Shoe geeks rejoice! If you’ve been looking for a good reason to convince your spouse or significant other that you need a new pair of running shoes, look no further than a new study that suggests that runners who rotate among more than one pair of running shoes are significantly less likely to get injured than those who wear the same model of shoe on every run.
The abstract of the study arrived in my inbox a few days ago, and I do not yet have access to the full text, but Craig Payne at Running Research Junkie and Scott Douglas at Runner’s World have both covered it in some depth.
Here’s the abstract:
Scand J Med Sci Sports. 2013 Nov 28. [Epub ahead of print]
Malisoux L, Ramesh J, Mann R, Seil R, Urhausen A, Theisen D.
The aim of this study was to determine if runners who use concomitantly different pairs of running shoes are at a lower risk of running-related injury (RRI). Recreational runners (n = 264) participated in this 22-week prospective follow-up and reported all information about their running session characteristics, other sport participation and injuries on a dedicated Internet platform. A RRI was defined as a physical pain or complaint located at the lower limbs or lower back region, sustained during or as a result of running practice and impeding planned running activity for at least 1 day. One-third of the participants (n = 87) experienced at least one RRI during the observation period. The adjusted Cox regression analysis revealed that the parallel use of more than one pair of running shoes was a protective factor [hazard ratio (HR) = 0.614; 95% confidence interval (CI) = 0.389-0.969], while previous injury was a risk factor (HR = 1.722; 95%CI = 1.114-2.661). Additionally, increased mean session distance (km; HR = 0.795; 95%CI = 0.725-0.872) and increased weekly volume of other sports (h/week; HR = 0.848; 95%CI = 0.732-0.982) were associated with lower RRI risk. Multiple shoe use and participation in other sports are strategies potentially leading to a variation of the load applied to the musculoskeletal system. They could be advised to recreational runners to prevent RRI.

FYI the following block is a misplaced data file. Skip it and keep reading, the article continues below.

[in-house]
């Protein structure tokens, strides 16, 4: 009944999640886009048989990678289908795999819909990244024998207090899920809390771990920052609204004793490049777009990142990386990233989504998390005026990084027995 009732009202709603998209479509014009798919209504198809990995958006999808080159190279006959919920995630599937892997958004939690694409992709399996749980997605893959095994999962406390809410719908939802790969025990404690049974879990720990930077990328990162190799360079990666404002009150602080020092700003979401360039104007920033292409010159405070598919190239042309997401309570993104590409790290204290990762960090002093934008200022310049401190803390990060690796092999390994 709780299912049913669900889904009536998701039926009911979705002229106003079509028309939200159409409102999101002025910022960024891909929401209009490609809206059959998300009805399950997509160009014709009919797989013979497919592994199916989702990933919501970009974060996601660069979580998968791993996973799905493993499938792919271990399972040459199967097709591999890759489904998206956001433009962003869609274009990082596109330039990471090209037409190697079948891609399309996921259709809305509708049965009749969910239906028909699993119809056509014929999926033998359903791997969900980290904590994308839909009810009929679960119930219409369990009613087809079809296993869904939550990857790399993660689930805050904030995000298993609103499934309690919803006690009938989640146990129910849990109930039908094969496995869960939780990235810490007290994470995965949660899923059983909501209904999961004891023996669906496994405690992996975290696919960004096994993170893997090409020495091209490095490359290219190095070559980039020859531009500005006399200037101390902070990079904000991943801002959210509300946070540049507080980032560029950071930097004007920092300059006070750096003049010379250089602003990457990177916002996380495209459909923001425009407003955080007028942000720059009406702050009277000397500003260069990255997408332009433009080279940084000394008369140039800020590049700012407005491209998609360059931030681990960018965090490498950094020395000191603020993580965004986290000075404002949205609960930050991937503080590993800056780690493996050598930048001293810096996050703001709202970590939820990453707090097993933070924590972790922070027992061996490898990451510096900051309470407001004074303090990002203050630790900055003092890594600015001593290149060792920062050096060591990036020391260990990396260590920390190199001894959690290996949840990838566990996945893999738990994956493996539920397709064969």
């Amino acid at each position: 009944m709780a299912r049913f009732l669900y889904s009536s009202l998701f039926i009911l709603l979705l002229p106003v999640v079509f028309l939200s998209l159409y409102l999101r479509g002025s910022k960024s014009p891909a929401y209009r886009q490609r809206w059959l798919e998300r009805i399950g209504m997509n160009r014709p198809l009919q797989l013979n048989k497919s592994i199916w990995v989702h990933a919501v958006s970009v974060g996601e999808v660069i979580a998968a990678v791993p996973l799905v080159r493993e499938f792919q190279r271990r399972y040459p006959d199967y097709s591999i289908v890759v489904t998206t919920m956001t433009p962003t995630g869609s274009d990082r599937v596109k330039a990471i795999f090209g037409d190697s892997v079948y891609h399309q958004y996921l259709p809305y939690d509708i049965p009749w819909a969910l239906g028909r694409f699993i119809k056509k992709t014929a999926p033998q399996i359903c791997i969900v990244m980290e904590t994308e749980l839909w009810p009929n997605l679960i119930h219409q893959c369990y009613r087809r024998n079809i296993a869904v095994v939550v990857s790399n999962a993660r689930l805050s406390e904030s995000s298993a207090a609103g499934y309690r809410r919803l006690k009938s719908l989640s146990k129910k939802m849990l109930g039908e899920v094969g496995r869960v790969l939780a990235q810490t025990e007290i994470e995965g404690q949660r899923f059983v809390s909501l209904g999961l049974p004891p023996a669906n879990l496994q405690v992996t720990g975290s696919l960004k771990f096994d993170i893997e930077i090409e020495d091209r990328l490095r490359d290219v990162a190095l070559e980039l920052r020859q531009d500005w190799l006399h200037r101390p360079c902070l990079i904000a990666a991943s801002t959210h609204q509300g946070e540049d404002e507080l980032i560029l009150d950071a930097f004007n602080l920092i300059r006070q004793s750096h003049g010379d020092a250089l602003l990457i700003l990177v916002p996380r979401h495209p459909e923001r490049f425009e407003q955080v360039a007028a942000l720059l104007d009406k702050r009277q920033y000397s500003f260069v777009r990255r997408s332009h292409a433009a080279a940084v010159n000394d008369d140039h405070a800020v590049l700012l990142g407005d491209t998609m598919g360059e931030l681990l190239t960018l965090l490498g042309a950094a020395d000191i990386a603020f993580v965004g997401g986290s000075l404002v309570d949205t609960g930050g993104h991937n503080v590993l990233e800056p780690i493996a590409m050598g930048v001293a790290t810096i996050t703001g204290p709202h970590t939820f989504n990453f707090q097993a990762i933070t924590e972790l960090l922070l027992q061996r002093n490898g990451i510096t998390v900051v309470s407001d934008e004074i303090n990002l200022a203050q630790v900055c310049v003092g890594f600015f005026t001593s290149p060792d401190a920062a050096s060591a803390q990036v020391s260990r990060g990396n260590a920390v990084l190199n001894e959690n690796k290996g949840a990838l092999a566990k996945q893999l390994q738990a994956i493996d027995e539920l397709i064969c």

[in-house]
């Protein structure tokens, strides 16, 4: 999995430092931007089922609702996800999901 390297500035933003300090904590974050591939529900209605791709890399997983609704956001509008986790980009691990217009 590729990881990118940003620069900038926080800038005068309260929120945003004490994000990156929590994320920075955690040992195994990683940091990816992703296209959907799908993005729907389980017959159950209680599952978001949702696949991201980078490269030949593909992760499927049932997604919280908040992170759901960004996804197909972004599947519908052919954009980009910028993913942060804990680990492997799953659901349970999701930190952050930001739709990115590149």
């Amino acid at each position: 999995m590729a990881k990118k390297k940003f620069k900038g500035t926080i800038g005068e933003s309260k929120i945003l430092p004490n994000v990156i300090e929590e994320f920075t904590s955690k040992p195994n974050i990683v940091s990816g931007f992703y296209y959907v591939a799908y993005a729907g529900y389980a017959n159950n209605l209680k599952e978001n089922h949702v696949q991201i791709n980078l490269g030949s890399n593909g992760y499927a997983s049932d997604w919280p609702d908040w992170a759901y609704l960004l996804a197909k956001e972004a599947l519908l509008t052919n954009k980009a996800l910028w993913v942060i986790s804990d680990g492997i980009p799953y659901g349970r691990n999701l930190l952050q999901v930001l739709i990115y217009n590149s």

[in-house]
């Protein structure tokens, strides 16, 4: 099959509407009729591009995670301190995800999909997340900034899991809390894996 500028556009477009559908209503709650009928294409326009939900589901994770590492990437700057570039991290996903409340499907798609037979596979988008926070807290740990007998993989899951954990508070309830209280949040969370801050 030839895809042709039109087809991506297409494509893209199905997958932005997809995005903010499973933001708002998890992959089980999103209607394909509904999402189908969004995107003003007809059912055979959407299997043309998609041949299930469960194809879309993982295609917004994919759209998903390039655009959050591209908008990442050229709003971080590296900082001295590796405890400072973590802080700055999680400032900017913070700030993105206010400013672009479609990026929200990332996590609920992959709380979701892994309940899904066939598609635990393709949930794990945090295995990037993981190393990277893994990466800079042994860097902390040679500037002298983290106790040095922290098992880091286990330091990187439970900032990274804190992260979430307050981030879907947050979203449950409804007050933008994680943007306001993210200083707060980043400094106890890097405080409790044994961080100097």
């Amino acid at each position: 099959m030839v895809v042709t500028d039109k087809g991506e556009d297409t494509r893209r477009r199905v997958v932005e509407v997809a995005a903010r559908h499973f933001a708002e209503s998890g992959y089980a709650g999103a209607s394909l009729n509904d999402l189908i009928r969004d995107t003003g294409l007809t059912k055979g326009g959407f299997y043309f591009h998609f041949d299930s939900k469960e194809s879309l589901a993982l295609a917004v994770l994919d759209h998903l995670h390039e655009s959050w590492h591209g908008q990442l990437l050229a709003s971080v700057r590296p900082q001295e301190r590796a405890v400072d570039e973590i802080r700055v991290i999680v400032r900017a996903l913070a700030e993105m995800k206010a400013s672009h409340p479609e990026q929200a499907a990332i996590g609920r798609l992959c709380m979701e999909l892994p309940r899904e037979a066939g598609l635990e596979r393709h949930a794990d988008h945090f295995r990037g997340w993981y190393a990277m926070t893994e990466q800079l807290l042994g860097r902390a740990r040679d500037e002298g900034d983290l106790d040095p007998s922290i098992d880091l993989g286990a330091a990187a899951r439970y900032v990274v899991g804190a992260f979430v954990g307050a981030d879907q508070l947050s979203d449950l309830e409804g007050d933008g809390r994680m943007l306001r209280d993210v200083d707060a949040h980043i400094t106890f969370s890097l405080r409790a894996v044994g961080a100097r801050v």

© 2013 John Wiley & Sons A/S. Published by John Wiley & Sons Ltd.
I’ve long advocated rotating running shoes since I think that one of the major causes of repetitive overuse injury in runners is that many of us run on the same type of uniform surface (road/sidewalk) in the same model of shoe on every single run. In other words, we hammer ourselves in the same way every time we head out the door (trail runners excluded).
I believe that wearing shoes that vary in sole geometry and the amount of cushioning and support provided results in forces being applied to the body in different ways and thus reduces the overall repetitive load to individual tissues. This, in turn, reduces injury risk. I’ve employed a shoe rotation myself for several years now, though mine may be a bit larger than necessary given that I review them (perhaps to the point of actually being too big a rotation!). My thoughts on the benefits of rotating shoes until now were just a hunch based on knowledge of how footwear can alter mechanics and force application, but the study reported above seems to lend some scientific support to the practice.
In his article on the study, Scott Douglas reports the following regarding the researcher’s explanation for the mechanism behind the benefits of a shoe rotation:
“The researchers wrote that this could well be because different shoes distribute the impact forces of running differently, thereby lessening the strain on any given tissue. Previous research has shown, and runners have long intuitively felt, that factors such as midsole height and midsole firmness create differences in gait components such as stride length and ground reaction time.
As the researchers put it, ‘the concomitant use of different pairs of running shoes will provide alternation in the running pattern and vary external and active forces on the lower legs during running activity. Whether the reduced [injury] risk can be ascribed to alternation of different shoe characteristics, such as midsole densities, structures or geometries cannot be determined from these results and warrants future research.’”
This hypothesis is thus right in line with my own belief that mixing up force application is a plausible explanation for why a shoe rotation might reduce injury risk. However, we can’t confirm the mechanism for certain yet.
In any event, it’s nice when science supports a practice that I and many people I know have long advocated. It’s OK to experiment with footwear, and in fact it may be a good thing.